The best of both worlds…

The best of both worlds…
Pictured at the practice in Ballyclare are (from left) Steven Robinson, Paula Beggs, Alan Gordon, Catherine Alexander, Chloe Smyth and Robert McConnell

One of the most familiar – and amiable – figures in local veterinary circles these days is Alan Gordon, newly-elected president of the NIVA and co-founder, along with Wilson Kennedy, of the burgeoning Clare Veterinary Group.

At 62, Alan Gordon has more than 40 years in local veterinary practice to his credit and while he’s no longer a director at the thriving Clare Veterinary Group, he and co-founder, Wilson Kennedy are retained as consultants. For Alan, that’s not meant any lessening of the pace. He is still regularly to be found at the heart of clinical practice, putting in a 42-hour week and undertaking all but the most complex of surgeries.

“Wilson and I sat down and decided to do things this way many years ago, and I think it’s worked” says Alan. “We now have six directors in the practice and Wilson and I are still able to be here and to keep working.”

It lets him have the best of both worlds, he says:

“I think that when you get to 60, you need to let people who are younger and more enthusiastic come in. But if you wait until you’re 60 to take that decision, the chances are, you won’t want to go and then the business can end up dying. You need young blood and fresh input all the time in a practice.”

There are now 16 vets and more than 50 staff in the group, ranging across its impressive hospital facilities at Ballyclare and satellite practices in Whiteabbey, Cavehill and Carrickfergus.

Plans are currently being laid for a new purpose-built area at Ballyclare dedicated to the hospitalisation of cats. That will represent an investment of around £50,000 for the practice and Alan hopes to see the work finished by the end of the year.

“Going forward, we are very happy with our place in Carrick, the practice in Whiteabbey has had a recent facelift and it is doing well for us, although there is now a lot of new competition there,” he continues. “Our main concern at present would be the Cavehill branch which is much too small for the level of business that it has, so we need to do something there.”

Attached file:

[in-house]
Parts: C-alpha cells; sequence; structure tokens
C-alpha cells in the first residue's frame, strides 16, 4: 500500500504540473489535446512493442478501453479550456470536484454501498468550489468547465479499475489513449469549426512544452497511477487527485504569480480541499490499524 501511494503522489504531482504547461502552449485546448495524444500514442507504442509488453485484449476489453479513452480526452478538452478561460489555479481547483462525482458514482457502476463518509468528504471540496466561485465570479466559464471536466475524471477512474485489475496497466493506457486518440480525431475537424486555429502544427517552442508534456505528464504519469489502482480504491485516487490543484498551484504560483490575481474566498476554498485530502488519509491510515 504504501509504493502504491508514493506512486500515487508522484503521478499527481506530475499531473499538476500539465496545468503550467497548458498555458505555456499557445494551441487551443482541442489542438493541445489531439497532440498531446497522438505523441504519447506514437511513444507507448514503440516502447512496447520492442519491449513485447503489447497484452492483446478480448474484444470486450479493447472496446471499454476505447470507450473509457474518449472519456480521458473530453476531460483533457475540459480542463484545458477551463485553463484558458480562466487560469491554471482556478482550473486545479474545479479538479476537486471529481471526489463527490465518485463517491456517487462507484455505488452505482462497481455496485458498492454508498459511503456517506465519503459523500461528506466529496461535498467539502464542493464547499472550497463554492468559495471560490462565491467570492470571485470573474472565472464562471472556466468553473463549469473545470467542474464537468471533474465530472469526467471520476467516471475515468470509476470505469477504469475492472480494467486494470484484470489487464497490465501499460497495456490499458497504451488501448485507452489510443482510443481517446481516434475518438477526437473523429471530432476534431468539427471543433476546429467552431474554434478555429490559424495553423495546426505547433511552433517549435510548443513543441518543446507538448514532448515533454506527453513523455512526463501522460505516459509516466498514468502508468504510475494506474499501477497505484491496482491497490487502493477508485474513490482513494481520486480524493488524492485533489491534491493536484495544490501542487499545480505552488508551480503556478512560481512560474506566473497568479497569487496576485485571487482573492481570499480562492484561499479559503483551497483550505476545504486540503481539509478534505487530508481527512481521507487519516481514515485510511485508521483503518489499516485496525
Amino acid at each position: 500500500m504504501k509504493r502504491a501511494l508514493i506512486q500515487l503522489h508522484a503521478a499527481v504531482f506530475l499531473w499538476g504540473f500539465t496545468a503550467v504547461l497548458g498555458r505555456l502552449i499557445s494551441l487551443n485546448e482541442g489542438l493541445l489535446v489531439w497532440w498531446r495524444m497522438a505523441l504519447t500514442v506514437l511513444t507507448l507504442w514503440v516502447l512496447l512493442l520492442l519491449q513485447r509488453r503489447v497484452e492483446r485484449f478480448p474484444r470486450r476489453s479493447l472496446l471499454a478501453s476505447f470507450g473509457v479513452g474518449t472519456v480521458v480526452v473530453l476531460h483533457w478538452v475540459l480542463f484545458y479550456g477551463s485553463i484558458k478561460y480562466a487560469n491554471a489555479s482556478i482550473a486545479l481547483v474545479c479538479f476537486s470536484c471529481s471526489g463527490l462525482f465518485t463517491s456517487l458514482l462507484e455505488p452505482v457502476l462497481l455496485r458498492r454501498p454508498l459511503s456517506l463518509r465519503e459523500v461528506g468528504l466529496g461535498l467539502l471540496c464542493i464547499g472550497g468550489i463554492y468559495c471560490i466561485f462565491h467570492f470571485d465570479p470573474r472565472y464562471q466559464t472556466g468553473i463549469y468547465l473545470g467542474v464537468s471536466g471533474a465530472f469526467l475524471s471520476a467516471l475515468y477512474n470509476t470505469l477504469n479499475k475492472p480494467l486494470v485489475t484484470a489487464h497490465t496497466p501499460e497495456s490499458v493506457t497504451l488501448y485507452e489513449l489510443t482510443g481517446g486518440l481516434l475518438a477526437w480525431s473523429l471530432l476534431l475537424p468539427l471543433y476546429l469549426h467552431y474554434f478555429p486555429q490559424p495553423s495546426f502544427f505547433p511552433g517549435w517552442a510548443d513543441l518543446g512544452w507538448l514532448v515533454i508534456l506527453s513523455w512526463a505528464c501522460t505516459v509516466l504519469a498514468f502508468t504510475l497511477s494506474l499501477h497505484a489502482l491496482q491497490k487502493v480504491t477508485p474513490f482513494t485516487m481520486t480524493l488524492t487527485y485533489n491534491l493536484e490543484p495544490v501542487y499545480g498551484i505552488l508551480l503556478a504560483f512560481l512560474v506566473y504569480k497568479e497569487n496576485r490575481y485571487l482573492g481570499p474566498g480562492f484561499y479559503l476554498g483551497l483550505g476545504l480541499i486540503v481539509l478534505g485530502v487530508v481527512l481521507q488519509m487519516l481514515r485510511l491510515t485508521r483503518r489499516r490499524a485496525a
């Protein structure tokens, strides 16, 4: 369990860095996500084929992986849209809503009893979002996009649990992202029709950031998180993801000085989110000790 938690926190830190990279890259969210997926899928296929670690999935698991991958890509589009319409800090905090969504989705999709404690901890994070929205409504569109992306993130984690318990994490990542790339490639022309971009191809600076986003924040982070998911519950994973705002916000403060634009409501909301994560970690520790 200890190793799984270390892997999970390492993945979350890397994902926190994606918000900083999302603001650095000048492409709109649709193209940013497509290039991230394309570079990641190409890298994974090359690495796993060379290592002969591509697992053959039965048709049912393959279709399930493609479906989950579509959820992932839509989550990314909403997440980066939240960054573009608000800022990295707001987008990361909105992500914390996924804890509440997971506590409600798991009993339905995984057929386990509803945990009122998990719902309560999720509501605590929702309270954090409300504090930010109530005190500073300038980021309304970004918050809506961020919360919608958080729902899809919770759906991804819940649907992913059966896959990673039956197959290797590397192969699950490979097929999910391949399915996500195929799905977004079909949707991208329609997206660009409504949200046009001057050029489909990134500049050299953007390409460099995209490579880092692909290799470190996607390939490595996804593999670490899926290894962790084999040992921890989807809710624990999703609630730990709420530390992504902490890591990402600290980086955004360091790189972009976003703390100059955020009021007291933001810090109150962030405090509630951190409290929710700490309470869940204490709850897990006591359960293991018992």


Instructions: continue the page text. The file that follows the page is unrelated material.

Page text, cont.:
Alan has been at Ballyclare since the very early 80s – first as a partner with Wilson in Jim Sherrard’s vet practice – and later, as founders of the Clare group which they established at Ballynure Road in the town in 1994.

He retired as partner and director in 2016, but along with his continuing work in the practice, he maintains a special interest in small animal dentistry and dairy cattle fertility. He is very involved with the mentoring of new assistants and school pupils keen to pursue a veterinary career. And he’s a keen advocate of stronger links with the local community and often gives talks to interested groups in the small animal and farm sectors.

Alan’s recent appointment as president of the North of Ireland Veterinary Association (NIVA) recognises his passion for cultivating relationships and improving communication within local veterinary circles, but he does admit to some mixed feelings over the new role, coming as it does soon after the sudden death in post of his predecessor, Jean Wales. Paying tribute to Jean for her “tremendous enthusiasm and knowledge of the EU”, Alan adds: